Random and targeted transgene insertion in Caenorhabditis elegans using a modified Mos1 transposon

Christian Frøkjær-Jensen*, M. Wayne Davis, Mihail Sarov, Jon Taylor, Stephane Flibotte, Matthew LaBella, Andrei Pozniakovsky, Donald G. Moerman, Erik M. Jorgensen

*Corresponding author for this work

Research output: Contribution to journalArticlepeer-review

191 Scopus citations

Abstract

We have generated a recombinant Mos1 transposon that can insert up to 45-kb transgenes into the Caenorhabditis elegans genome. The minimal Mos1 transposon (miniMos) is 550 bp long and inserts DNA into the genome at high frequency (~60% of injected animals). Genetic and antibiotic markers can be used for selection, and the transposon is active in C. elegans isolates and Caenorhabditis briggsae. We used the miniMos transposon to generate six universal Mos1-mediated single-copy insertion (mosSCI) landing sites that allow targeted transgene insertion with a single targeting vector into permissive expression sites on all autosomes. We also generated two collections of strains: a set of bright fluorescent insertions that are useful as dominant, genetic balancers and a set of lacO insertions to track genome position.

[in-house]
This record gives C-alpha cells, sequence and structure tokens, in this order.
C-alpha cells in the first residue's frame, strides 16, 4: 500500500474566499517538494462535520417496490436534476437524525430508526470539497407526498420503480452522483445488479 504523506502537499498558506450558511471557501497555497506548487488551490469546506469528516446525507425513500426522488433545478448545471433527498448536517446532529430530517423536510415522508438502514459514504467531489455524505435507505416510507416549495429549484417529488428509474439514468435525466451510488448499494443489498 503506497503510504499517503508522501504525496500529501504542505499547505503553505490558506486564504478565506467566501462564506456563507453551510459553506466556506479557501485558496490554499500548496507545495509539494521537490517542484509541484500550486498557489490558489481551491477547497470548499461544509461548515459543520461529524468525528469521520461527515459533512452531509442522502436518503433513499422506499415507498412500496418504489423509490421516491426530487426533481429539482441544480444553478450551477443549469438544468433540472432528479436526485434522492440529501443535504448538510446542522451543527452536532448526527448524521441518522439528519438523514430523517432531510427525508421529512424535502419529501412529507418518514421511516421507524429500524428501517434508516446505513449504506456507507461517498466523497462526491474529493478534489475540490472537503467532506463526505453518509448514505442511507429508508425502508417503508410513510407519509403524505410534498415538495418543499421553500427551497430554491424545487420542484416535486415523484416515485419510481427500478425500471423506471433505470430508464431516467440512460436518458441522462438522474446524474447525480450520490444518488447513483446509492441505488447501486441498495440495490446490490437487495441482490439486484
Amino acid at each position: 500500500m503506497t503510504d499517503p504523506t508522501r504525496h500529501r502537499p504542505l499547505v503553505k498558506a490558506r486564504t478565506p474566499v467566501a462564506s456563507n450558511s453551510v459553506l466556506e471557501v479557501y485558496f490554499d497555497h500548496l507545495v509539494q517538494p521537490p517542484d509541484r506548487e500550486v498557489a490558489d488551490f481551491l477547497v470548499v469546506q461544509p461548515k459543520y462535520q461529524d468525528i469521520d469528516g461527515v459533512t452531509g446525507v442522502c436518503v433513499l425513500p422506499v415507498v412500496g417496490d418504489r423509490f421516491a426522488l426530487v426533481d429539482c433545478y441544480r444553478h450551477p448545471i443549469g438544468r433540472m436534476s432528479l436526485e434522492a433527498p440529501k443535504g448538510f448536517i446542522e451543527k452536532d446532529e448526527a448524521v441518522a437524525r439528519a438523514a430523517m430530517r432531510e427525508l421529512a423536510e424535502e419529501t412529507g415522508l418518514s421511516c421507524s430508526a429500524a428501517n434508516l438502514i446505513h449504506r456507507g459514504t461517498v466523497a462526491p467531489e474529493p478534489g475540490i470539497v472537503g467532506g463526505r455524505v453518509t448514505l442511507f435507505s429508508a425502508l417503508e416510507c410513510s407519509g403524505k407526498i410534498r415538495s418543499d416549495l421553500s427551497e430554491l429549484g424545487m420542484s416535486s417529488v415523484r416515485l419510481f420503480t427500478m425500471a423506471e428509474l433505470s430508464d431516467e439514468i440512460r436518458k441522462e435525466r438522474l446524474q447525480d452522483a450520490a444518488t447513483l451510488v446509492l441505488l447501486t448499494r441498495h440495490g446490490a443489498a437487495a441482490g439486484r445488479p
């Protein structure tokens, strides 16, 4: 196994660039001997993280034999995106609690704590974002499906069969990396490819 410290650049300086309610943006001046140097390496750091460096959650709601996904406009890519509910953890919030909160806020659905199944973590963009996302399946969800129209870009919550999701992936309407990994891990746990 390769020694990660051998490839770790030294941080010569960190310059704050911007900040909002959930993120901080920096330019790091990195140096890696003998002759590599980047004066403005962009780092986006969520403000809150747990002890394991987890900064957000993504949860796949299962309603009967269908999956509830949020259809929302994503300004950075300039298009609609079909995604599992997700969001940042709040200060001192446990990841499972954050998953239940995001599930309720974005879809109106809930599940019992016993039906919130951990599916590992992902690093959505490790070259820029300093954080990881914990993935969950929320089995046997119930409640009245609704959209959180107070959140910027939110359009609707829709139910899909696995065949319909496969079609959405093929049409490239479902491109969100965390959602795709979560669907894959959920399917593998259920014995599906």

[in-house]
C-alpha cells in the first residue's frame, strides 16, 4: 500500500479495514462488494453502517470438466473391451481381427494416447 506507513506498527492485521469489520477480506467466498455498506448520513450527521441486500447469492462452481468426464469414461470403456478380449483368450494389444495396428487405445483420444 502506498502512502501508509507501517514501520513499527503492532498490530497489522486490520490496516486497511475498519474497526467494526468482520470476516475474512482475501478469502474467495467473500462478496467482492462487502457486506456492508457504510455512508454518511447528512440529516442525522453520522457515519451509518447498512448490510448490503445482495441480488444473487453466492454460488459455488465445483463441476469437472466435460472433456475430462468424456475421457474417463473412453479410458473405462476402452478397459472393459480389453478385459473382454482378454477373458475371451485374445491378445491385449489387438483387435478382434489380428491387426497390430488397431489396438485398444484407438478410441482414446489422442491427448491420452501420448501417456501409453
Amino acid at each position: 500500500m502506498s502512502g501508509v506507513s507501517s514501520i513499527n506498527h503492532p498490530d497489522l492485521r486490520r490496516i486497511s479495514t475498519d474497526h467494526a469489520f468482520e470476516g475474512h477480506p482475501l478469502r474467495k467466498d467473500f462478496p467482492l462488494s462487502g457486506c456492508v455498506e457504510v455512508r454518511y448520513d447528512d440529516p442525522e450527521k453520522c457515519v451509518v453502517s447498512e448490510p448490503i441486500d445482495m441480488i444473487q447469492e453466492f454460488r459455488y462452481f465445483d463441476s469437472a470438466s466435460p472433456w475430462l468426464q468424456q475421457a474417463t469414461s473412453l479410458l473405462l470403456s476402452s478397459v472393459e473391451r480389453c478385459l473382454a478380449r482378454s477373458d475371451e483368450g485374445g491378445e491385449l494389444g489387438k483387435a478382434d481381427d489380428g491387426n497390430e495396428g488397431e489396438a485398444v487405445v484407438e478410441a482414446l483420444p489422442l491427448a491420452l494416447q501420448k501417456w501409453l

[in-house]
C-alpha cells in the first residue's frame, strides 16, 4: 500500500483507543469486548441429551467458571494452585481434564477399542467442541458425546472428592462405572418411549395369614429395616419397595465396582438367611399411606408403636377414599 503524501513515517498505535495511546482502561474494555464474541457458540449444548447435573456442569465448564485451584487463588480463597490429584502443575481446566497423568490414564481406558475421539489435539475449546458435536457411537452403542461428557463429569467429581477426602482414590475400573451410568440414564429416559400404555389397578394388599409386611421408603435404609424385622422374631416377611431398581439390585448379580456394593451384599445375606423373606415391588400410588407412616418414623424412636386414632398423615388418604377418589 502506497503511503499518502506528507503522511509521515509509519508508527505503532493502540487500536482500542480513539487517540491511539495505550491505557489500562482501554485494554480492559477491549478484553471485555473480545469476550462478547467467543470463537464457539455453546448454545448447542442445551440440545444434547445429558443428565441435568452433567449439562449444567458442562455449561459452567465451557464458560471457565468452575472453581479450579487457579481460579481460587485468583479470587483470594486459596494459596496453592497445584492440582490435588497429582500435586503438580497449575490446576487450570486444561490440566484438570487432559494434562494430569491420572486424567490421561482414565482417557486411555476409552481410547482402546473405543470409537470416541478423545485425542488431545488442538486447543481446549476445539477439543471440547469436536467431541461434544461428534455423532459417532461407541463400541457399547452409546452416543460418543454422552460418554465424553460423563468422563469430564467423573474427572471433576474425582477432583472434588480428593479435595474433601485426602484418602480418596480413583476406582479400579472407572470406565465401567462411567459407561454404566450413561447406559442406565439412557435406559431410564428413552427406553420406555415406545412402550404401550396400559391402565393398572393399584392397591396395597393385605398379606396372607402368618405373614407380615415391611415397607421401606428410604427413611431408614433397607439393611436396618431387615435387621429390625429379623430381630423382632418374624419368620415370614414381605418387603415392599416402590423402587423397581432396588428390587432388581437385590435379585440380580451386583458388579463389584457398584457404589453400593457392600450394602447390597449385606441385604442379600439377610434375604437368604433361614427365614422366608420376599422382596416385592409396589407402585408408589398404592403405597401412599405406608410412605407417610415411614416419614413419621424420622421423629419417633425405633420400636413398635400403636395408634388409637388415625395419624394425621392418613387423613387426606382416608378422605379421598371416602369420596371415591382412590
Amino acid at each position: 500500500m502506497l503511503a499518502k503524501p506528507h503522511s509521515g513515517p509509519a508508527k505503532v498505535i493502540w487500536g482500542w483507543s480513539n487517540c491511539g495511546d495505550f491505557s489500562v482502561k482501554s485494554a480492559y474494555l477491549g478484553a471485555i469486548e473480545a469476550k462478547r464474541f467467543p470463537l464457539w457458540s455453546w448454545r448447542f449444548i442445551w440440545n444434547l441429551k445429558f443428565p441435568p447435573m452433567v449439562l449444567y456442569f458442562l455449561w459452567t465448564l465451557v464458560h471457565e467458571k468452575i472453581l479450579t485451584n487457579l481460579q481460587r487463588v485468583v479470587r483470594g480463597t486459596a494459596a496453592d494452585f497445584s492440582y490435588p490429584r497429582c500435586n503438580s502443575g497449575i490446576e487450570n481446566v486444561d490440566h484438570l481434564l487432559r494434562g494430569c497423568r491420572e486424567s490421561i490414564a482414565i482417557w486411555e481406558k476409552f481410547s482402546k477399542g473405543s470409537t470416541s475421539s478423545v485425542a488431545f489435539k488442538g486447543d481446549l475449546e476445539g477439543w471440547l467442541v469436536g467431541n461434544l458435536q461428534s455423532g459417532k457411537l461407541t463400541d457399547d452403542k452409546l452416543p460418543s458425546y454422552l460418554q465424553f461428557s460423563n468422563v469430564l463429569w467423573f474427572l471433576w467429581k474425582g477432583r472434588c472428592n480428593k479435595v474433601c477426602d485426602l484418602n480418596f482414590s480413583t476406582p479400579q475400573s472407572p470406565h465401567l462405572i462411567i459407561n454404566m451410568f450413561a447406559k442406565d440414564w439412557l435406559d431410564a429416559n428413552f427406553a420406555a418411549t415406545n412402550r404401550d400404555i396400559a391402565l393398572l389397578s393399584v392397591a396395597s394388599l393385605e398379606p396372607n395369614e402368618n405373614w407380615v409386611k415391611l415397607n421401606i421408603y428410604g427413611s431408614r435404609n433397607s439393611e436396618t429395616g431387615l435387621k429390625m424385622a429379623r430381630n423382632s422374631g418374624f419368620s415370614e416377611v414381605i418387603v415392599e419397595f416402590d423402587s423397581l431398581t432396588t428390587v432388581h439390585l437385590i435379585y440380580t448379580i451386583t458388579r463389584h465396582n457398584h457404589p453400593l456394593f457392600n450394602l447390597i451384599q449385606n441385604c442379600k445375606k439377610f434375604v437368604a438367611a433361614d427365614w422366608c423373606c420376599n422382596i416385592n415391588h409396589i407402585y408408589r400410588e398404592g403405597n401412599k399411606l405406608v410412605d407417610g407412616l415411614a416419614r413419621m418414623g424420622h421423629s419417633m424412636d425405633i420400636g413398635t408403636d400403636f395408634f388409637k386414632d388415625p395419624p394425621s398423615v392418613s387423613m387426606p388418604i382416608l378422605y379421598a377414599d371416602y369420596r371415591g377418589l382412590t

Original languageEnglish (US)
Pages (from-to)529-534
Number of pages6
JournalNature Methods
Volume11
Issue number5
DOIs
StatePublished - May 2014
Externally publishedYes

Bibliographical note

Funding Information:
We thank B. Waterston (University of Washington), A. Sapir and P. Sternberg (California Institute of Technology), and the NemaGENETAG consortium for strains; B. Meyer (UC Berkeley) and P. Meister (University of Bern) for validating lacO insertions; the J. Chin (MRC, University of Cambridge), D. Dupuy (University of Bordeaux), B. Lehner (EMBL-CRG, Systems Biology Unit, Barcelona) and G. Seydoux (John Hopkins University) labs for plasmids; M. Maduro (UC Riverside) for improving mosSCI insertion frequency; and K. Hoe for expert technical assistance. Some strains were provided by the Caenorhabditis Genetics Center (CGC), which is funded by US National Institutes of Health (NIH) Office of Research Infrastructure Programs (P40 OD010440). This work was supported by the Carlsberg Foundation (C.F.-J.), NIH grant 1R01GM095817 (E.M.J.), US National Science Foundation grant NSF IOS-0920069 (E.M.J.) and the Howard Hughes Medical Institute (E.M.J.). The Mosmid engineering work was supported by the Max Planck Society (MPG) Initiative “BAC TransgeneOmics” and the NIH ModENCODE project. Work in the laboratory of D.G.M. was supported by the Canadian Institute for Health Research. Work in the laboratory of D.G.M. was supported by the Canadian Institute for Health Research and the Canadian Institute for Advanced Research.

ASJC Scopus subject areas

  • Biotechnology
  • Biochemistry
  • Molecular Biology
  • Cell Biology

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